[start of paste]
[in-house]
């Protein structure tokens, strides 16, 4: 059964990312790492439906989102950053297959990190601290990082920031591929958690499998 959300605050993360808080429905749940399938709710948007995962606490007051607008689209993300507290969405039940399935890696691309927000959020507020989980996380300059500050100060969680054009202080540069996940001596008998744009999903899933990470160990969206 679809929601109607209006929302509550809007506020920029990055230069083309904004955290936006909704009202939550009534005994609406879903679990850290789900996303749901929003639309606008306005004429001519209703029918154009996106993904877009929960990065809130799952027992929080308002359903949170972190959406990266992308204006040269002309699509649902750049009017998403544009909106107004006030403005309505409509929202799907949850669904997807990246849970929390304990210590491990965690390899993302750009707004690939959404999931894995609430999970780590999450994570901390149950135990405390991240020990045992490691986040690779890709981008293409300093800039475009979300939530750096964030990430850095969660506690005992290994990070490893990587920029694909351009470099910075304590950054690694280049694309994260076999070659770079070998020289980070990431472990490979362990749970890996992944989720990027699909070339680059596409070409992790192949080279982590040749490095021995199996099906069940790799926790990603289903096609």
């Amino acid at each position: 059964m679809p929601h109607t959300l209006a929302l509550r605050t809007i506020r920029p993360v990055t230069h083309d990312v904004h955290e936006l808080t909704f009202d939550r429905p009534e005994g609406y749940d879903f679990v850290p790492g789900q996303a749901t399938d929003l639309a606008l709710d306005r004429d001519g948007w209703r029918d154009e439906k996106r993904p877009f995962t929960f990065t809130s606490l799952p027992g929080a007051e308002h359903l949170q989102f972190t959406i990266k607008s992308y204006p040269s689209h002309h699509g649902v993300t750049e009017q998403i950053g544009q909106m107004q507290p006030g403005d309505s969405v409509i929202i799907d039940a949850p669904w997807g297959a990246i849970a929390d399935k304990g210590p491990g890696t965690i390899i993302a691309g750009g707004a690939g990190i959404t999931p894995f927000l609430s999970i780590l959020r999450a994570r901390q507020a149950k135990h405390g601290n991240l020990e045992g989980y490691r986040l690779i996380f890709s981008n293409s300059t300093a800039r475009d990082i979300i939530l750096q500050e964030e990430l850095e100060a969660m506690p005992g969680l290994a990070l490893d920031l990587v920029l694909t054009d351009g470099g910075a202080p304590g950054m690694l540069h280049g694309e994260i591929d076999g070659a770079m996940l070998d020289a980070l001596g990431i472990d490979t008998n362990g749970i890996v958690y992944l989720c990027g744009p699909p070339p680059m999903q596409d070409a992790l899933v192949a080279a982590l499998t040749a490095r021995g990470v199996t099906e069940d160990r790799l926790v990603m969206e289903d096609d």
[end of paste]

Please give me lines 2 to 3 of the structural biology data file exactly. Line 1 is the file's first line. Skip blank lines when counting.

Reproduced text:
């Protein structure tokens, strides 16, 4: 059964990312790492439906989102950053297959990190601290990082920031591929958690499998 959300605050993360808080429905749940399938709710948007995962606490007051607008689209993300507290969405039940399935890696691309927000959020507020989980996380300059500050100060969680054009202080540069996940001596008998744009999903899933990470160990969206 679809929601109607209006929302509550809007506020920029990055230069083309904004955290936006909704009202939550009534005994609406879903679990850290789900996303749901929003639309606008306005004429001519209703029918154009996106993904877009929960990065809130799952027992929080308002359903949170972190959406990266992308204006040269002309699509649902750049009017998403544009909106107004006030403005309505409509929202799907949850669904997807990246849970929390304990210590491990965690390899993302750009707004690939959404999931894995609430999970780590999450994570901390149950135990405390991240020990045992490691986040690779890709981008293409300093800039475009979300939530750096964030990430850095969660506690005992290994990070490893990587920029694909351009470099910075304590950054690694280049694309994260076999070659770079070998020289980070990431472990490979362990749970890996992944989720990027699909070339680059596409070409992790192949080279982590040749490095021995199996099906069940790799926790990603289903096609």
């Amino acid at each position: 059964m679809p929601h109607t959300l209006a929302l509550r605050t809007i506020r920029p993360v990055t230069h083309d990312v904004h955290e936006l808080t909704f009202d939550r429905p009534e005994g609406y749940d879903f679990v850290p790492g789900q996303a749901t399938d929003l639309a606008l709710d306005r004429d001519g948007w209703r029918d154009e439906k996106r993904p877009f995962t929960f990065t809130s606490l799952p027992g929080a007051e308002h359903l949170q989102f972190t959406i990266k607008s992308y204006p040269s689209h002309h699509g649902v993300t750049e009017q998403i950053g544009q909106m107004q507290p006030g403005d309505s969405v409509i929202i799907d039940a949850p669904w997807g297959a990246i849970a929390d399935k304990g210590p491990g890696t965690i390899i993302a691309g750009g707004a690939g990190i959404t999931p894995f927000l609430s999970i780590l959020r999450a994570r901390q507020a149950k135990h405390g601290n991240l020990e045992g989980y490691r986040l690779i996380f890709s981008n293409s300059t300093a800039r475009d990082i979300i939530l750096q500050e964030e990430l850095e100060a969660m506690p005992g969680l290994a990070l490893d920031l990587v920029l694909t054009d351009g470099g910075a202080p304590g950054m690694l540069h280049g694309e994260i591929d076999g070659a770079m996940l070998d020289a980070l001596g990431i472990d490979t008998n362990g749970i890996v958690y992944l989720c990027g744009p699909p070339p680059m999903q596409d070409a992790l899933v192949a080279a982590l499998t040749a490095r021995g990470v199996t099906e069940d160990r790799l926790v990603m969206e289903d096609d």